botanist, was born on 19 July, 1928 in Cork to a landowner and his wife (née Dickson). Stanley Greene never quite lost his Irish accent despite living most of his life in England. He attended Trinity College, Dublin where he obtained a first class degree in Natural Science in 1951. His first job after graduating was as a botany demonstrator at the University College of Bangor where Professor PW Richards inspired his life-long interest in bryophytes (mosses and liverworts).
In 1953 he married Dorothy Mary Douglas (1928-1994), the daughter of a school teacher from Coleraine, Co Londonderry, whom he had met at a bible reading class in Trinity College. They celebrated their nuptials with a teetotal wedding, an approach which rapidly changed as Greene developed an enthusiasm for wine and a lack of enthusiasm for religion.
He was appointed a lecturer in cryptogamic botany (mosses, ferns, fungi etc) at Birmingham University in 1955 (later being promoted to senior lecturer) and his wife became a part-time demonstrator in botany. His enthusiasm for bryophytes fired her interest and in 1959 she presented an MSc on British bryophytes and then in 1961 began to study Antarctic bryophytes to assist his work. (She was the first woman scientist to go south with the British Antarctic Survey - BAS). Greene had decided to produce the first detailed flora for South Georgia as his research focus and he arranged a visit there in 1960-61 for what he described as “the first botanical expedition to the island”. In the course of the summer, with transport on the sealing boats, he visited Diaz Cove, Undine South Harbour, Holmestrand, Wilson Harbour and Johan Harbour on the south coast, Bird Island and the Willis Islands and numerous localities on the north coast (including Elsehul, Bay of Isles, Ocean Harbour, Royal Bay, and Larsen Harbour). Based at King Edward Point he was able to cover in detail all the areas around Grytviken and the Stromness Bay whaling stations. This resulted in 1964 in the publication of BAS report no 45, The vascular flora of South Georgia, and allowed him to establish an herbarium of South Georgian and Antarctic plants.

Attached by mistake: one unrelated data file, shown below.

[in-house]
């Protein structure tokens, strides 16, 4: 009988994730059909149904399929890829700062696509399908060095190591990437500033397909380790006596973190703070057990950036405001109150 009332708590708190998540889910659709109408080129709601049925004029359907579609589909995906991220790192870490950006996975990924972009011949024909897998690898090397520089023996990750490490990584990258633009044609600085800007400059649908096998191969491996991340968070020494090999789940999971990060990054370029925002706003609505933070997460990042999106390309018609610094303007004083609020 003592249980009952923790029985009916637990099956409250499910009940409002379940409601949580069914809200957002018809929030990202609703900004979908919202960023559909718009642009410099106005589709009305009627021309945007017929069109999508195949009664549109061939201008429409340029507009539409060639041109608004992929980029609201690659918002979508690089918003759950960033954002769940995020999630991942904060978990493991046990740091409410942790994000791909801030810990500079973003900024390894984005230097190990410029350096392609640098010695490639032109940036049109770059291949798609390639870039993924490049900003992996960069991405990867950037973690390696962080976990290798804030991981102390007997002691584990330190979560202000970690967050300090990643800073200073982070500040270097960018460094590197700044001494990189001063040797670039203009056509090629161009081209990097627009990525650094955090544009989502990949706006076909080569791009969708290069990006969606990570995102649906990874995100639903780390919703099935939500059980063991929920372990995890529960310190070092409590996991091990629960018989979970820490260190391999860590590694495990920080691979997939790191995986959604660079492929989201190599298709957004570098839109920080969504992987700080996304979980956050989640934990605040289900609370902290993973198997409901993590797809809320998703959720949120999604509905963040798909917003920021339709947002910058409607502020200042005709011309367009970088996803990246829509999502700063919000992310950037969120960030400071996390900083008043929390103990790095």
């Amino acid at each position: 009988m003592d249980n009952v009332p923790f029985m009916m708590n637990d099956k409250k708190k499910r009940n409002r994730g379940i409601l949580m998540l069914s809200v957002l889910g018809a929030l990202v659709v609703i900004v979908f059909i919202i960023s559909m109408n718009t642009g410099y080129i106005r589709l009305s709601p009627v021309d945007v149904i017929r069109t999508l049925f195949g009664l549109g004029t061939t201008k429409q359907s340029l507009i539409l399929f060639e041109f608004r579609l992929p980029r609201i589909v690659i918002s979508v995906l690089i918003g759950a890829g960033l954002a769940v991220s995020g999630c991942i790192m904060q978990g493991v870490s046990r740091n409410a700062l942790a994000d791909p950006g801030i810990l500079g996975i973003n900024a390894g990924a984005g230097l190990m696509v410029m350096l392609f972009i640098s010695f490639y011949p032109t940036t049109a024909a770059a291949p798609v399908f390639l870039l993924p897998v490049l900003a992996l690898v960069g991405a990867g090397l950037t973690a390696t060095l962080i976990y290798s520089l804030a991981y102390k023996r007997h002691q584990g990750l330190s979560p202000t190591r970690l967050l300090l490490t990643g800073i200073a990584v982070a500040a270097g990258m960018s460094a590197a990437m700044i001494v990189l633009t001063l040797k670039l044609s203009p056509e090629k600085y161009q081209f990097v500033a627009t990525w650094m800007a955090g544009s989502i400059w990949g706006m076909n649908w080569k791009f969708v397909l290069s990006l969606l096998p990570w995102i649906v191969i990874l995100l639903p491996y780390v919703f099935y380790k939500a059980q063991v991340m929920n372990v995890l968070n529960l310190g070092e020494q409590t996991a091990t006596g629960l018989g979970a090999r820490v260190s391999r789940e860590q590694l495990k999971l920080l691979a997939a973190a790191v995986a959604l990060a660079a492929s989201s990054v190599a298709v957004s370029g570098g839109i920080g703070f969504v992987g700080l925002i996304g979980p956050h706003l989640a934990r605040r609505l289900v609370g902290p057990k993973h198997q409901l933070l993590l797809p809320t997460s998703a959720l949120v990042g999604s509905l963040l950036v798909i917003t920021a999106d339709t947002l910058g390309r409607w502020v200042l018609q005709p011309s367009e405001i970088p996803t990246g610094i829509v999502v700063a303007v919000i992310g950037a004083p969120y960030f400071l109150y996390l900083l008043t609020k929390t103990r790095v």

In 1963 he became the honorary research supervisor of the BAS Botanical Unit at Birmingham and in 1965-65 went on sabbatical leave to New York Botanical Garden from where he organised trips to Alaska and to McMurdo Sound in Antarctica. Greene was determined to provide the first bryophyte flora for the Antarctic and the initial step was a study of the bryophytes of South Georgia: but to do this he needed to get back to the Island. Working with Dr Martin Lewis at Birmingham, the two developed the International Biological Program Bi-polar Botanical Project. Lewis was responsible for the Greenland work and Greene for the work on South Georgia. The Greenes spent the austral summer of 1967-68 on South Georgia leading a team of young scientists who were working on comparative plant productivity studies for IBP while they, together with Giles Clark, devoted their time to collecting bryophytes. It was at this point that Greene conceived the idea of mapping the flora of the Island, an enterprise which he started in 1960 by recording the locations of all the herbarium plants he examined for the flora on to a 5km grid superimposed on the Island map. From 1969-70 onwards for a period each summer RRSJohn Biscoe supported a small botanical team which worked systematically, visiting all the accessible 5km squares around the Island to record the vegetation and collect specimens. Meanwhile Dorothy Greene, under his supervision, was building the first Antarctic plant database.
Greene became the head of the botanical section of the newly established BAS Life Sciences Division in 1969 and was now formally employed by BAS. The retirement of Ted Smith as head of the Zoology Section of BAS allowed Dr RM LAWS to take over there and whilst there was a working relationship between Greene and Laws they were not close friends. In 1973 when Laws succeeded Sir Vivian FUCHS as Director of BAS and reorganised the Survey he appointed Nigel BONNER rather than Greene to head Life Sciences Division. Laws required Greene to stop taxonomic work (which he considered old fashioned) and to severely reduce the size of his section. The Greenes left BAS in 1974 and joined the Institute of Terrestrial Ecology in Penicuik (Midlothian) where he remained for seven years as head of plant biology. By 1978 cryptogamic botany and taxonomy were declared to be outside NERC’s research interests and once again Greene had to reduce his staff and change focus. In 1981 he moved to Reading University as NERC Reader in Botany where he could again work full time on cryptogams and where he remained until after his retirement in 1987. His own publications and those of his group at BAS laid important foundations for the publication of the complete lichen (2001) and moss (2008) floras for the Antarctic which eventually followed. In 1978 his marriage had broken up and now divorced he left Reading in January 1989 to live in the Netherlands at Bilthoven with a new wife, Paula Stuurman. He died of a heart attack on 14 June 1989 just a few months after he had married.
He is commemorated by the Greene Peninsula on South Georgia.
2017 - Original version
2018 - Changed name Gradstein to Stuurman
June 2019 Additional photograph added